Democrats talk about faith
Democratic presidential hopefuls waded into theological waters while speaking at a forum on LGBTQ equality on October 10 in Salt Lake City, contrasting their liberal approaches to faith with those of religious perspectives that oppose same-sex marriage and LGBTQ rights.
Nine candidates participated in the forum, which was organized by CNN and the LGBTQ rights advocacy group Human Rights Campaign. They fielded questions on a variety of topics, ranging from same-sex marriage to their thoughts on whether organizations and businesses should have the right to invoke religion as a reason to deny services or opportunities to LGBTQ people.
When Pete Buttigieg was asked to point to any verses in the Bible that support refusing services to LGBTQ people—a reference to so-called religious refusal laws that allow organizations and businesses to invoke religion as a reason to deny services—the openly gay mayor of South Bend, Indiana, argued he was raised with a different kind of Christian faith.
“Without telling others how to worship, the Christian tradition that I belong to instructs me to identify with the marginalized, and to recognize that the greatest thing that any of us have to offer is love,” said Buttigieg, who is Episcopalian. He went on to contend that the right to religious freedom “ends where religion is being used as an excuse to harm other people” and that “it makes God smaller” when faith is used to disparage another.
Sen. Elizabeth Warren of Massachusetts, who currently holds the top spot in the crowded field of Democratic hopefuls in some national polls, also contrasted her own Methodist faith with that of people she said harmed LGBTQ people. Asked whether there was ever a time she didn’t support same-sex marriage, the former Sunday school teacher sang a line from “Jesus Loves the Little Children,” a children’s hymn.
“To me, that is the heart of it, that was the basis of the faith that I grew up in,” she said. “It truly is about preciousness of each and every life, it is about the worth of every human being. I saw this as a matter of faith.” She added, the “hatefulness” against LGBTQ people “always really shocked me—especially for people of faith.”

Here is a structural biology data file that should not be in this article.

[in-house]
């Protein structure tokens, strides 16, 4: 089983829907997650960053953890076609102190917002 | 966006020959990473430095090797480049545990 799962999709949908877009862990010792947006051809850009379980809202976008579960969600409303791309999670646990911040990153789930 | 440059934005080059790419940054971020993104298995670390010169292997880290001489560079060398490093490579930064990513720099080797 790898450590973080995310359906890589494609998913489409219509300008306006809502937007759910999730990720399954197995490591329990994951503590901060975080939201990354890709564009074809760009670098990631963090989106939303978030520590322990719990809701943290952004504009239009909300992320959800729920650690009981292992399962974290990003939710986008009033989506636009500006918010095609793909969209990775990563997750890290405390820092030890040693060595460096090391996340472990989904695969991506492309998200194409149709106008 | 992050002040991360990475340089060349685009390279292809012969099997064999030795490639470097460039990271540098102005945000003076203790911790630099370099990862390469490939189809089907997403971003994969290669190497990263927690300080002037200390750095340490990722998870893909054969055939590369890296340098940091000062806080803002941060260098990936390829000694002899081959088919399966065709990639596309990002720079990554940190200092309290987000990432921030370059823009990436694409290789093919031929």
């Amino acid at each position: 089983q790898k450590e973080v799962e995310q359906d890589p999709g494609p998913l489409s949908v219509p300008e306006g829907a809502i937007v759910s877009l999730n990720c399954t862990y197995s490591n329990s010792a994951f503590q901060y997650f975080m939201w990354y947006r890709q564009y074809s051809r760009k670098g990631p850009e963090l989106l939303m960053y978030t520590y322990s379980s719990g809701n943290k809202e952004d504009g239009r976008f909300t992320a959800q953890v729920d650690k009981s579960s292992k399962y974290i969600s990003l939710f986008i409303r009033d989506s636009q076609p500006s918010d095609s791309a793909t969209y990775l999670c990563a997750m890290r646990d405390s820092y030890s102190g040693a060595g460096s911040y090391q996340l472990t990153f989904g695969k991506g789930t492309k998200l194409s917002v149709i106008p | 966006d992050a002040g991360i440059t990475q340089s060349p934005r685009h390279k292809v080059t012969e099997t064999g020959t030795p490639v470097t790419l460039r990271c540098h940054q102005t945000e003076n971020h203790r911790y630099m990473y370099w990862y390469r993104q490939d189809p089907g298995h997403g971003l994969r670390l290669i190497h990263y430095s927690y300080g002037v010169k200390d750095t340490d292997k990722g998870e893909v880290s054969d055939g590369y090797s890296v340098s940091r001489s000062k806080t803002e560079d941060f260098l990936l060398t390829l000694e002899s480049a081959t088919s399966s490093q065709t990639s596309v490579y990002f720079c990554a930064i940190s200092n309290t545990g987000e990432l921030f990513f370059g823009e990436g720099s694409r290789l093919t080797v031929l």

Sen. Cory Booker of New Jersey also cited his faith to explain what motivated him to fight for LGBTQ equality. “My faith, as well as my American values, will make me fight on every front to make sure that people are not discriminating against someone because of who they are,” he said.
Once controversial, the theology articulated by Buttigieg and others now tracks with public support for LGBTQ rights. According to a 2018 poll from the Public Religion Research Institute, majorities of most major US religious groups—with the exception of white evangelical Protestants and Mormons—oppose religiously based service refusals to gay and lesbian people, as do a plurality of Jehovah’s Witnesses and “other nonwhite Protestants.”
The same survey also reported that majorities of most major religious groups now support same-sex marriage, with plurality support among black Protestants and Hispanic Protestants. The outlier remains white evangelical Protestants, a majority of whom oppose it.
Beto O’Rourke of Texas took what was arguably the most controversial position of the night when he argued that churches and other faith-based institutions that oppose same-sex marriage should have their tax-exempt status revoked. “There can be no reward, no benefit, no tax break for any institution or organization in America that denies the full human rights and full civil rights of every single one of us,” he said.
The line sparked outrage from Daily Beast columnist and CNN political commentator Matt Lewis. “This isn’t going to help win the electoral college,” Lewis tweeted Friday morning. “If you wonder why so many Christians are willing to hold their nose and support someone as horrible as Donald Trump, this helps explain it.” —Religion News Service